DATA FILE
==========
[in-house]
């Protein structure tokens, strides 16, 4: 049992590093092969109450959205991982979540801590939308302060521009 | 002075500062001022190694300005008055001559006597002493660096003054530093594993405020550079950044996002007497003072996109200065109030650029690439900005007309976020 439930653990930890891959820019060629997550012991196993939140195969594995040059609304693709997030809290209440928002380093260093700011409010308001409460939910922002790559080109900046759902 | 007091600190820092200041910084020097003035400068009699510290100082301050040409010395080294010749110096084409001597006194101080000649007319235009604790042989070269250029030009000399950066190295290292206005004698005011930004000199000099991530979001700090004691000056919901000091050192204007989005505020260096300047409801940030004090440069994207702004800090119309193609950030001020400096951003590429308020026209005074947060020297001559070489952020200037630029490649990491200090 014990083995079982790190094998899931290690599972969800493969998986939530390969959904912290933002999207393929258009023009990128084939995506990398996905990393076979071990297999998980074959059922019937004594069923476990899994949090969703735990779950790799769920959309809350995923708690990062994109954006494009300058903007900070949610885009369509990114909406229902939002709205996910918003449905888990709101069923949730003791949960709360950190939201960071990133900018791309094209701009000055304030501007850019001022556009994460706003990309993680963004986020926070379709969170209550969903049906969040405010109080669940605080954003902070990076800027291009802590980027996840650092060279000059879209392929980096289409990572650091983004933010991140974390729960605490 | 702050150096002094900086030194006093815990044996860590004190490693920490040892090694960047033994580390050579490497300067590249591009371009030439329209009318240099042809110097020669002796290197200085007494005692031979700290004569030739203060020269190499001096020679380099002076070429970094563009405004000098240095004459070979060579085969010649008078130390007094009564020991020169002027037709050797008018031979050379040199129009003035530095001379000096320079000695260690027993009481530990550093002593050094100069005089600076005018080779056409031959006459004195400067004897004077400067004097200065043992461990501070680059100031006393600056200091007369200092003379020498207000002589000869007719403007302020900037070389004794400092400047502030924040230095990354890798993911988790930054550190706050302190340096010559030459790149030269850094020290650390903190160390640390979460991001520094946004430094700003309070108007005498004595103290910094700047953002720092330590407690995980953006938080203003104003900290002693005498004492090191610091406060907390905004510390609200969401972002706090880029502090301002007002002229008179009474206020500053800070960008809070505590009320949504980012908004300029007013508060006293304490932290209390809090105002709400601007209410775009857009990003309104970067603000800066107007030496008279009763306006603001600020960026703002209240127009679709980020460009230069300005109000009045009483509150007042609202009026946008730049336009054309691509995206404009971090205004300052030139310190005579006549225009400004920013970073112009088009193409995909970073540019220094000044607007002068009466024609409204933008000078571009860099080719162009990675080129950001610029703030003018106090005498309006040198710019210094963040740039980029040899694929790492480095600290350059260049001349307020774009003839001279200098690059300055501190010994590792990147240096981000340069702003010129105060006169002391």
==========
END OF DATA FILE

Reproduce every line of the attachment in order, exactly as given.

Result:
[in-house]
């Protein structure tokens, strides 16, 4: 049992590093092969109450959205991982979540801590939308302060521009 | 002075500062001022190694300005008055001559006597002493660096003054530093594993405020550079950044996002007497003072996109200065109030650029690439900005007309976020 439930653990930890891959820019060629997550012991196993939140195969594995040059609304693709997030809290209440928002380093260093700011409010308001409460939910922002790559080109900046759902 | 007091600190820092200041910084020097003035400068009699510290100082301050040409010395080294010749110096084409001597006194101080000649007319235009604790042989070269250029030009000399950066190295290292206005004698005011930004000199000099991530979001700090004691000056919901000091050192204007989005505020260096300047409801940030004090440069994207702004800090119309193609950030001020400096951003590429308020026209005074947060020297001559070489952020200037630029490649990491200090 014990083995079982790190094998899931290690599972969800493969998986939530390969959904912290933002999207393929258009023009990128084939995506990398996905990393076979071990297999998980074959059922019937004594069923476990899994949090969703735990779950790799769920959309809350995923708690990062994109954006494009300058903007900070949610885009369509990114909406229902939002709205996910918003449905888990709101069923949730003791949960709360950190939201960071990133900018791309094209701009000055304030501007850019001022556009994460706003990309993680963004986020926070379709969170209550969903049906969040405010109080669940605080954003902070990076800027291009802590980027996840650092060279000059879209392929980096289409990572650091983004933010991140974390729960605490 | 702050150096002094900086030194006093815990044996860590004190490693920490040892090694960047033994580390050579490497300067590249591009371009030439329209009318240099042809110097020669002796290197200085007494005692031979700290004569030739203060020269190499001096020679380099002076070429970094563009405004000098240095004459070979060579085969010649008078130390007094009564020991020169002027037709050797008018031979050379040199129009003035530095001379000096320079000695260690027993009481530990550093002593050094100069005089600076005018080779056409031959006459004195400067004897004077400067004097200065043992461990501070680059100031006393600056200091007369200092003379020498207000002589000869007719403007302020900037070389004794400092400047502030924040230095990354890798993911988790930054550190706050302190340096010559030459790149030269850094020290650390903190160390640390979460991001520094946004430094700003309070108007005498004595103290910094700047953002720092330590407690995980953006938080203003104003900290002693005498004492090191610091406060907390905004510390609200969401972002706090880029502090301002007002002229008179009474206020500053800070960008809070505590009320949504980012908004300029007013508060006293304490932290209390809090105002709400601007209410775009857009990003309104970067603000800066107007030496008279009763306006603001600020960026703002209240127009679709980020460009230069300005109000009045009483509150007042609202009026946008730049336009054309691509995206404009971090205004300052030139310190005579006549225009400004920013970073112009088009193409995909970073540019220094000044607007002068009466024609409204933008000078571009860099080719162009990675080129950001610029703030003018106090005498309006040198710019210094963040740039980029040899694929790492480095600290350059260049001349307020774009003839001279200098690059300055501190010994590792990147240096981000340069702003010129105060006169002391």